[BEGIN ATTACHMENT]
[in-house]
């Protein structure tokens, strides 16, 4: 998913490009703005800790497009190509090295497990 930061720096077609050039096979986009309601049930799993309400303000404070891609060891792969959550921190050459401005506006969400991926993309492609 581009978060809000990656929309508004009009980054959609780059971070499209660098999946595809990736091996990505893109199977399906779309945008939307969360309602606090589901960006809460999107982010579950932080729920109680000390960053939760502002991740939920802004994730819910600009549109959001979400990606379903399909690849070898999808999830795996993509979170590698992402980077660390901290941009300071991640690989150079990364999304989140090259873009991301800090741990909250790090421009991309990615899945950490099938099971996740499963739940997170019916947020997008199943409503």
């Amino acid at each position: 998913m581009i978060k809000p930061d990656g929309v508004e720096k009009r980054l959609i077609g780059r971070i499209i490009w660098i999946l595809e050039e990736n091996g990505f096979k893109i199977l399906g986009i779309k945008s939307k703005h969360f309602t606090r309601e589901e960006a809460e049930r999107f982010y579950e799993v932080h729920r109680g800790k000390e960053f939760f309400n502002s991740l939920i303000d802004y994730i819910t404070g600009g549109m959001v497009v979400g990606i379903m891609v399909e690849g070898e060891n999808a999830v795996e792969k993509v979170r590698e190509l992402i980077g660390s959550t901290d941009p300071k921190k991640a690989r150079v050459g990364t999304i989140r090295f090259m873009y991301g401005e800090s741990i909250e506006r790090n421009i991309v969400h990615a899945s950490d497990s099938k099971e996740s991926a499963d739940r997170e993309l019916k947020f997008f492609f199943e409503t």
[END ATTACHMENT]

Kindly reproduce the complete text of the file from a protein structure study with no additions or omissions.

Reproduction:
[in-house]
């Protein structure tokens, strides 16, 4: 998913490009703005800790497009190509090295497990 930061720096077609050039096979986009309601049930799993309400303000404070891609060891792969959550921190050459401005506006969400991926993309492609 581009978060809000990656929309508004009009980054959609780059971070499209660098999946595809990736091996990505893109199977399906779309945008939307969360309602606090589901960006809460999107982010579950932080729920109680000390960053939760502002991740939920802004994730819910600009549109959001979400990606379903399909690849070898999808999830795996993509979170590698992402980077660390901290941009300071991640690989150079990364999304989140090259873009991301800090741990909250790090421009991309990615899945950490099938099971996740499963739940997170019916947020997008199943409503």
């Amino acid at each position: 998913m581009i978060k809000p930061d990656g929309v508004e720096k009009r980054l959609i077609g780059r971070i499209i490009w660098i999946l595809e050039e990736n091996g990505f096979k893109i199977l399906g986009i779309k945008s939307k703005h969360f309602t606090r309601e589901e960006a809460e049930r999107f982010y579950e799993v932080h729920r109680g800790k000390e960053f939760f309400n502002s991740l939920i303000d802004y994730i819910t404070g600009g549109m959001v497009v979400g990606i379903m891609v399909e690849g070898e060891n999808a999830v795996e792969k993509v979170r590698e190509l992402i980077g660390s959550t901290d941009p300071k921190k991640a690989r150079v050459g990364t999304i989140r090295f090259m873009y991301g401005e800090s741990i909250e506006r790090n421009i991309v969400h990615a899945s950490d497990s099938k099971e996740s991926a499963d739940r997170e993309l019916k947020f997008f492609f199943e409503t």